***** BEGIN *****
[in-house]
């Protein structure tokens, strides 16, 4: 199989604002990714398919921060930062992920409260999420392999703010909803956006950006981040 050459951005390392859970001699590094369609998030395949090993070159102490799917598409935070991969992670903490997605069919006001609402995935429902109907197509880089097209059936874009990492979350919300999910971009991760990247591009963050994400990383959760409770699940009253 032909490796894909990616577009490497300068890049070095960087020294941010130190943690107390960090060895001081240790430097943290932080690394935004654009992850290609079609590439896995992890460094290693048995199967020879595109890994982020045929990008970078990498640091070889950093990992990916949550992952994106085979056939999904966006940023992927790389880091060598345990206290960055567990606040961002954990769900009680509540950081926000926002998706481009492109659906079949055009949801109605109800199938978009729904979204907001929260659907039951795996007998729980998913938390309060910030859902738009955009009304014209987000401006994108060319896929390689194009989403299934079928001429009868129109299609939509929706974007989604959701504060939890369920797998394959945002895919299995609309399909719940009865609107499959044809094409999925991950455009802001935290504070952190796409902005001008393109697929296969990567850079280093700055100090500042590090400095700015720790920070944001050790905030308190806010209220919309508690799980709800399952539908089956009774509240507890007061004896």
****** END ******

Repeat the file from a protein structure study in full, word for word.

[in-house]
């Protein structure tokens, strides 16, 4: 199989604002990714398919921060930062992920409260999420392999703010909803956006950006981040 050459951005390392859970001699590094369609998030395949090993070159102490799917598409935070991969992670903490997605069919006001609402995935429902109907197509880089097209059936874009990492979350919300999910971009991760990247591009963050994400990383959760409770699940009253 032909490796894909990616577009490497300068890049070095960087020294941010130190943690107390960090060895001081240790430097943290932080690394935004654009992850290609079609590439896995992890460094290693048995199967020879595109890994982020045929990008970078990498640091070889950093990992990916949550992952994106085979056939999904966006940023992927790389880091060598345990206290960055567990606040961002954990769900009680509540950081926000926002998706481009492109659906079949055009949801109605109800199938978009729904979204907001929260659907039951795996007998729980998913938390309060910030859902738009955009009304014209987000401006994108060319896929390689194009989403299934079928001429009868129109299609939509929706974007989604959701504060939890369920797998394959945002895919299995609309399909719940009865609107499959044809094409999925991950455009802001935290504070952190796409902005001008393109697929296969990567850079280093700055100090500042590090400095700015720790920070944001050790905030308190806010209220919309508690799980709800399952539908089956009774509240507890007061004896």